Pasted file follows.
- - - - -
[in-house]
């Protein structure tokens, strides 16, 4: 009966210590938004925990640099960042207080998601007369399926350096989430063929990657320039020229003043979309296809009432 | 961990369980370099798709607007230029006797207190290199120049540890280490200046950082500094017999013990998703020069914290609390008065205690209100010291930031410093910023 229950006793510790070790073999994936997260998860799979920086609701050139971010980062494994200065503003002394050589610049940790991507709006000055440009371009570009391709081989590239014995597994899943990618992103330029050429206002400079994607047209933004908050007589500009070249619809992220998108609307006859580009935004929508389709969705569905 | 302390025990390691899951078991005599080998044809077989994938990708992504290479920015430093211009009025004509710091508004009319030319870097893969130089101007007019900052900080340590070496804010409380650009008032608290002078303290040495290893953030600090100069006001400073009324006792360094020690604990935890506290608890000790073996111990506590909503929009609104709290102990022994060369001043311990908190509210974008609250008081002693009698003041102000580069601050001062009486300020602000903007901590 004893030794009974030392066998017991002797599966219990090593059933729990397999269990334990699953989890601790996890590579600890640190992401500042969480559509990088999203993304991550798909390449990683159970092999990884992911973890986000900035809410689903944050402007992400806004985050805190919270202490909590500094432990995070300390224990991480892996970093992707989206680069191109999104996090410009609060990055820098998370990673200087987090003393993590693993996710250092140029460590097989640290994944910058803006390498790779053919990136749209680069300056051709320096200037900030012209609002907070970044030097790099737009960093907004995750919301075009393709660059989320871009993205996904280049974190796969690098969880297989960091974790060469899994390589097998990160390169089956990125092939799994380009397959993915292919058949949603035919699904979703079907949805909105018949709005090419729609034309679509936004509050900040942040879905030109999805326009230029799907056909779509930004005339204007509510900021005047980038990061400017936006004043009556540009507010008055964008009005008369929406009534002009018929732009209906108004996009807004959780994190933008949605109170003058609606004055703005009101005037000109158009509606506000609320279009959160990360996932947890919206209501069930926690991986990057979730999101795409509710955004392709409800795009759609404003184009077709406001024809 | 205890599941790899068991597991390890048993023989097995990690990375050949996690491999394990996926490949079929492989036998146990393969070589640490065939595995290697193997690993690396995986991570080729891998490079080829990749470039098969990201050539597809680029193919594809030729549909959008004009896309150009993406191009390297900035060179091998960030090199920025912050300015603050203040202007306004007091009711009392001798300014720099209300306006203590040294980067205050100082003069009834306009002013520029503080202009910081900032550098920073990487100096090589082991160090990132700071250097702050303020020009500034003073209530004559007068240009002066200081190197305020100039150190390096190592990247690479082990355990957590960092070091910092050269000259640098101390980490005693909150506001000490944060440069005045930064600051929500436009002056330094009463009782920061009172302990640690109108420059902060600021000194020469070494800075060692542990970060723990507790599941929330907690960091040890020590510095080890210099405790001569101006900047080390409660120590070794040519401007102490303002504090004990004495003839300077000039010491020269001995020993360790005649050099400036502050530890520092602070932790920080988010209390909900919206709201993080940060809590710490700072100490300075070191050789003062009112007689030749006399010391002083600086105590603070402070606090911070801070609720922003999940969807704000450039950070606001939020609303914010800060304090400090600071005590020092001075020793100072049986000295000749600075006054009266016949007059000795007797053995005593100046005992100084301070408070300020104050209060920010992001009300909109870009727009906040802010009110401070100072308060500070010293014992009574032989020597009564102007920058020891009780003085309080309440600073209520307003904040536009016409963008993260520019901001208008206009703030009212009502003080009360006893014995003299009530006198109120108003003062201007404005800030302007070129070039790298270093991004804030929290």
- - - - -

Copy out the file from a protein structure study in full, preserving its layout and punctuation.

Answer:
[in-house]
């Protein structure tokens, strides 16, 4: 009966210590938004925990640099960042207080998601007369399926350096989430063929990657320039020229003043979309296809009432 | 961990369980370099798709607007230029006797207190290199120049540890280490200046950082500094017999013990998703020069914290609390008065205690209100010291930031410093910023 229950006793510790070790073999994936997260998860799979920086609701050139971010980062494994200065503003002394050589610049940790991507709006000055440009371009570009391709081989590239014995597994899943990618992103330029050429206002400079994607047209933004908050007589500009070249619809992220998108609307006859580009935004929508389709969705569905 | 302390025990390691899951078991005599080998044809077989994938990708992504290479920015430093211009009025004509710091508004009319030319870097893969130089101007007019900052900080340590070496804010409380650009008032608290002078303290040495290893953030600090100069006001400073009324006792360094020690604990935890506290608890000790073996111990506590909503929009609104709290102990022994060369001043311990908190509210974008609250008081002693009698003041102000580069601050001062009486300020602000903007901590 004893030794009974030392066998017991002797599966219990090593059933729990397999269990334990699953989890601790996890590579600890640190992401500042969480559509990088999203993304991550798909390449990683159970092999990884992911973890986000900035809410689903944050402007992400806004985050805190919270202490909590500094432990995070300390224990991480892996970093992707989206680069191109999104996090410009609060990055820098998370990673200087987090003393993590693993996710250092140029460590097989640290994944910058803006390498790779053919990136749209680069300056051709320096200037900030012209609002907070970044030097790099737009960093907004995750919301075009393709660059989320871009993205996904280049974190796969690098969880297989960091974790060469899994390589097998990160390169089956990125092939799994380009397959993915292919058949949603035919699904979703079907949805909105018949709005090419729609034309679509936004509050900040942040879905030109999805326009230029799907056909779509930004005339204007509510900021005047980038990061400017936006004043009556540009507010008055964008009005008369929406009534002009018929732009209906108004996009807004959780994190933008949605109170003058609606004055703005009101005037000109158009509606506000609320279009959160990360996932947890919206209501069930926690991986990057979730999101795409509710955004392709409800795009759609404003184009077709406001024809 | 205890599941790899068991597991390890048993023989097995990690990375050949996690491999394990996926490949079929492989036998146990393969070589640490065939595995290697193997690993690396995986991570080729891998490079080829990749470039098969990201050539597809680029193919594809030729549909959008004009896309150009993406191009390297900035060179091998960030090199920025912050300015603050203040202007306004007091009711009392001798300014720099209300306006203590040294980067205050100082003069009834306009002013520029503080202009910081900032550098920073990487100096090589082991160090990132700071250097702050303020020009500034003073209530004559007068240009002066200081190197305020100039150190390096190592990247690479082990355990957590960092070091910092050269000259640098101390980490005693909150506001000490944060440069005045930064600051929500436009002056330094009463009782920061009172302990640690109108420059902060600021000194020469070494800075060692542990970060723990507790599941929330907690960091040890020590510095080890210099405790001569101006900047080390409660120590070794040519401007102490303002504090004990004495003839300077000039010491020269001995020993360790005649050099400036502050530890520092602070932790920080988010209390909900919206709201993080940060809590710490700072100490300075070191050789003062009112007689030749006399010391002083600086105590603070402070606090911070801070609720922003999940969807704000450039950070606001939020609303914010800060304090400090600071005590020092001075020793100072049986000295000749600075006054009266016949007059000795007797053995005593100046005992100084301070408070300020104050209060920010992001009300909109870009727009906040802010009110401070100072308060500070010293014992009574032989020597009564102007920058020891009780003085309080309440600073209520307003904040536009016409963008993260520019901001208008206009703030009212009502003080009360006893014995003299009530006198109120108003003062201007404005800030302007070129070039790298270093991004804030929290």